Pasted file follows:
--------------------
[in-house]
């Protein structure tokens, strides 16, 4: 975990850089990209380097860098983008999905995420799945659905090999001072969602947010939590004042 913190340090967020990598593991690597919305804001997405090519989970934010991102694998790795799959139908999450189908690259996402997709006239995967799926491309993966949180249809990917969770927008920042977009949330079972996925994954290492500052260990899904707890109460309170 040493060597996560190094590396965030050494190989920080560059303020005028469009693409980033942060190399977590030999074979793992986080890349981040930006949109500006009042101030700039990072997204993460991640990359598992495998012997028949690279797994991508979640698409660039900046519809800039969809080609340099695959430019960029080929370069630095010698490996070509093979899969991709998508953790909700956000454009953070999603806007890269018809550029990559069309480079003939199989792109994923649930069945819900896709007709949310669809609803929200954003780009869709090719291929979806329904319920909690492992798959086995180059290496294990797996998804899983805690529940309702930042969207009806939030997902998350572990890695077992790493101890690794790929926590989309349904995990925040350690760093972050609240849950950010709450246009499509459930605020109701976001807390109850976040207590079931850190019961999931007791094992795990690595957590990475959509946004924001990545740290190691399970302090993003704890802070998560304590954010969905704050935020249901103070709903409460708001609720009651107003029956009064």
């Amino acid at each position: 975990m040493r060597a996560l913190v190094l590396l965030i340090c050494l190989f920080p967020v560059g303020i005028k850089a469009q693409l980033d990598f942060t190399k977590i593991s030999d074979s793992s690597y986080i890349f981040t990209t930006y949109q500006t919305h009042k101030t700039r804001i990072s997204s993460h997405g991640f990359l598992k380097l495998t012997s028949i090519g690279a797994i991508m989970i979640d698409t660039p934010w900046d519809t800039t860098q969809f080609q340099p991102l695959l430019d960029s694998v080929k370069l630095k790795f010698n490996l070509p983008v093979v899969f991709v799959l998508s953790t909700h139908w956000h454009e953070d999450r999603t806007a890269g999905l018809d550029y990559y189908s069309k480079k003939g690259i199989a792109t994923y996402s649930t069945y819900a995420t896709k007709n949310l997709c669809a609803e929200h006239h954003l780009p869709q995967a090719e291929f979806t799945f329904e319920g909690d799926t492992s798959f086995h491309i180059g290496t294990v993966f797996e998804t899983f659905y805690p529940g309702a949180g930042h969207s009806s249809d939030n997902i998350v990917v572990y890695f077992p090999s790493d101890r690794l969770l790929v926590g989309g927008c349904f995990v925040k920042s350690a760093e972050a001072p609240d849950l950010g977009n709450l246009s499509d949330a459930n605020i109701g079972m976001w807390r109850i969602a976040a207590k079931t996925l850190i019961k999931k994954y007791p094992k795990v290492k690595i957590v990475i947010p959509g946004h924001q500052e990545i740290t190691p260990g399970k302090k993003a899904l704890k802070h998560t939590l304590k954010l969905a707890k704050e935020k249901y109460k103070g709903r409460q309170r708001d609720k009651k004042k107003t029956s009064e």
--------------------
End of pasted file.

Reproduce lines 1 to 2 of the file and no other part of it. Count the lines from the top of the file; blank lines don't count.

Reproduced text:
[in-house]
């Protein structure tokens, strides 16, 4: 975990850089990209380097860098983008999905995420799945659905090999001072969602947010939590004042 913190340090967020990598593991690597919305804001997405090519989970934010991102694998790795799959139908999450189908690259996402997709006239995967799926491309993966949180249809990917969770927008920042977009949330079972996925994954290492500052260990899904707890109460309170 040493060597996560190094590396965030050494190989920080560059303020005028469009693409980033942060190399977590030999074979793992986080890349981040930006949109500006009042101030700039990072997204993460991640990359598992495998012997028949690279797994991508979640698409660039900046519809800039969809080609340099695959430019960029080929370069630095010698490996070509093979899969991709998508953790909700956000454009953070999603806007890269018809550029990559069309480079003939199989792109994923649930069945819900896709007709949310669809609803929200954003780009869709090719291929979806329904319920909690492992798959086995180059290496294990797996998804899983805690529940309702930042969207009806939030997902998350572990890695077992790493101890690794790929926590989309349904995990925040350690760093972050609240849950950010709450246009499509459930605020109701976001807390109850976040207590079931850190019961999931007791094992795990690595957590990475959509946004924001990545740290190691399970302090993003704890802070998560304590954010969905704050935020249901103070709903409460708001609720009651107003029956009064």